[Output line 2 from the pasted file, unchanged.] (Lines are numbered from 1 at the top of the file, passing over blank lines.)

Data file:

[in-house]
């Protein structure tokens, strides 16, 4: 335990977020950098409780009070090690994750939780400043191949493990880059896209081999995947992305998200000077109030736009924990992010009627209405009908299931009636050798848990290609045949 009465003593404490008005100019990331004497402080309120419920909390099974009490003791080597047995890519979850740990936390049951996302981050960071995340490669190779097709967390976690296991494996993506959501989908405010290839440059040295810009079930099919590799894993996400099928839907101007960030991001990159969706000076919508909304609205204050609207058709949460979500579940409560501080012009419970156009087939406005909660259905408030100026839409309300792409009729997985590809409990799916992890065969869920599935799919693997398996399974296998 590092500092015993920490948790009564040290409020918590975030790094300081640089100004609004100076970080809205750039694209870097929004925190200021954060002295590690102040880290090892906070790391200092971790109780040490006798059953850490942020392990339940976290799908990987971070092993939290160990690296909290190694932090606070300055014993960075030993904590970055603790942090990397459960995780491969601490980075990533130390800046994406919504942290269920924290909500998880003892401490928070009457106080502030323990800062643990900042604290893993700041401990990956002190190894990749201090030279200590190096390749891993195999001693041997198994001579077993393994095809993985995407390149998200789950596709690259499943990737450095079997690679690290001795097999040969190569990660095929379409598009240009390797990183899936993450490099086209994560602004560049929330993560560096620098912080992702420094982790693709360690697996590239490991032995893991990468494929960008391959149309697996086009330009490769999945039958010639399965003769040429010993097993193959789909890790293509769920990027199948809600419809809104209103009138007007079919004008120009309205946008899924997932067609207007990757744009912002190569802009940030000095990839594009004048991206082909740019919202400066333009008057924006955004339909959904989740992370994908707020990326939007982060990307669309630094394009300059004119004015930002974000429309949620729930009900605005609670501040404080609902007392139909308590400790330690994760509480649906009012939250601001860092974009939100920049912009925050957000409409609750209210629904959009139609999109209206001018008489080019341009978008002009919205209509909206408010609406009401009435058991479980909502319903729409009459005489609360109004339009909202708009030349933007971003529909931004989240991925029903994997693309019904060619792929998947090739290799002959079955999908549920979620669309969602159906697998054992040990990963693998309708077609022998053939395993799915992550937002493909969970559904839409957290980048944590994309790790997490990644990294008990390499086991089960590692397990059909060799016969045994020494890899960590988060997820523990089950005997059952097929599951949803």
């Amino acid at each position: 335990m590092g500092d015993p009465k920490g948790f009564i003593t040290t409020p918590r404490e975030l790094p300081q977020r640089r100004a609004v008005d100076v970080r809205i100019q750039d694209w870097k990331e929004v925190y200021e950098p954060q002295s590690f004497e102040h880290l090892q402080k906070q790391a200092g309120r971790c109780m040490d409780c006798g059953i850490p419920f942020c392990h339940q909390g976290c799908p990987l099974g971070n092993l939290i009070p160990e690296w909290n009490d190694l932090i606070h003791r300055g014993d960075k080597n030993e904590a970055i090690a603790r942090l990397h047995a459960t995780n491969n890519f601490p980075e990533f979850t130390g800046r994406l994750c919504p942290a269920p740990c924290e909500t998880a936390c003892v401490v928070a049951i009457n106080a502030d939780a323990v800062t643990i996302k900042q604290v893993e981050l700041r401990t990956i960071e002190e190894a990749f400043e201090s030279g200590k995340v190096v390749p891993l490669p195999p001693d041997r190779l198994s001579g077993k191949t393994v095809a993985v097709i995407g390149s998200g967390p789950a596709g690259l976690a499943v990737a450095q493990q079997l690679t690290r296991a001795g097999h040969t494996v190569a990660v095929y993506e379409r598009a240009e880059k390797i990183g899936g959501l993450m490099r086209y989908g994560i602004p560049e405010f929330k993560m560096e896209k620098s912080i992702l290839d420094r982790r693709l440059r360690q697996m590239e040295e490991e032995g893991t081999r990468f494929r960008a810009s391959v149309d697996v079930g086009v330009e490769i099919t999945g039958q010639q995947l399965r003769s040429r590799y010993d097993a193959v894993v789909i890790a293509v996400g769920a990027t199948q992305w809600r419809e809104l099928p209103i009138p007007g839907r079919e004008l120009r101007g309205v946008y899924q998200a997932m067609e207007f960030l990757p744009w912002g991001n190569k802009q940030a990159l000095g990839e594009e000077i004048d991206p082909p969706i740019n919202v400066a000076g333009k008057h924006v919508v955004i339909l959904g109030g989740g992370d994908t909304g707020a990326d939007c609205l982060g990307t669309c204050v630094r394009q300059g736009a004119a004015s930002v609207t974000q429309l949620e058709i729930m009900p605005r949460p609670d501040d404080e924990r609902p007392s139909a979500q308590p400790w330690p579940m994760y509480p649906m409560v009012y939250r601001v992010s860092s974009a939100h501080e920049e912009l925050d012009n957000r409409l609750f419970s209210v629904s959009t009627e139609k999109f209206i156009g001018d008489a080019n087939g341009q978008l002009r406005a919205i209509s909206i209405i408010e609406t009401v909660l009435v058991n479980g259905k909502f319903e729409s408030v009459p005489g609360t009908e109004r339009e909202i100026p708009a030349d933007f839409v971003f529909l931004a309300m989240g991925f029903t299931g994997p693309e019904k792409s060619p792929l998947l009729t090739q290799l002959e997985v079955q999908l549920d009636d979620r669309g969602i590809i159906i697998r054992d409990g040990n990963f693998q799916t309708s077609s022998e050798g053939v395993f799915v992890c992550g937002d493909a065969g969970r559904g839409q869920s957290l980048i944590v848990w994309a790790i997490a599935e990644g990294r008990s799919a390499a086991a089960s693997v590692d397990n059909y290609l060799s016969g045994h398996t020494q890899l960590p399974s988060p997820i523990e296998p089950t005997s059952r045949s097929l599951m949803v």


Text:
């Protein structure tokens, strides 16, 4: 335990977020950098409780009070090690994750939780400043191949493990880059896209081999995947992305998200000077109030736009924990992010009627209405009908299931009636050798848990290609045949 009465003593404490008005100019990331004497402080309120419920909390099974009490003791080597047995890519979850740990936390049951996302981050960071995340490669190779097709967390976690296991494996993506959501989908405010290839440059040295810009079930099919590799894993996400099928839907101007960030991001990159969706000076919508909304609205204050609207058709949460979500579940409560501080012009419970156009087939406005909660259905408030100026839409309300792409009729997985590809409990799916992890065969869920599935799919693997398996399974296998 590092500092015993920490948790009564040290409020918590975030790094300081640089100004609004100076970080809205750039694209870097929004925190200021954060002295590690102040880290090892906070790391200092971790109780040490006798059953850490942020392990339940976290799908990987971070092993939290160990690296909290190694932090606070300055014993960075030993904590970055603790942090990397459960995780491969601490980075990533130390800046994406919504942290269920924290909500998880003892401490928070009457106080502030323990800062643990900042604290893993700041401990990956002190190894990749201090030279200590190096390749891993195999001693041997198994001579077993393994095809993985995407390149998200789950596709690259499943990737450095079997690679690290001795097999040969190569990660095929379409598009240009390797990183899936993450490099086209994560602004560049929330993560560096620098912080992702420094982790693709360690697996590239490991032995893991990468494929960008391959149309697996086009330009490769999945039958010639399965003769040429010993097993193959789909890790293509769920990027199948809600419809809104209103009138007007079919004008120009309205946008899924997932067609207007990757744009912002190569802009940030000095990839594009004048991206082909740019919202400066333009008057924006955004339909959904989740992370994908707020990326939007982060990307669309630094394009300059004119004015930002974000429309949620729930009900605005609670501040404080609902007392139909308590400790330690994760509480649906009012939250601001860092974009939100920049912009925050957000409409609750209210629904959009139609999109209206001018008489080019341009978008002009919205209509909206408010609406009401009435058991479980909502319903729409009459005489609360109004339009909202708009030349933007971003529909931004989240991925029903994997693309019904060619792929998947090739290799002959079955999908549920979620669309969602159906697998054992040990990963693998309708077609022998053939395993799915992550937002493909969970559904839409957290980048944590994309790790997490990644990294008990390499086991089960590692397990059909060799016969045994020494890899960590988060997820523990089950005997059952097929599951949803």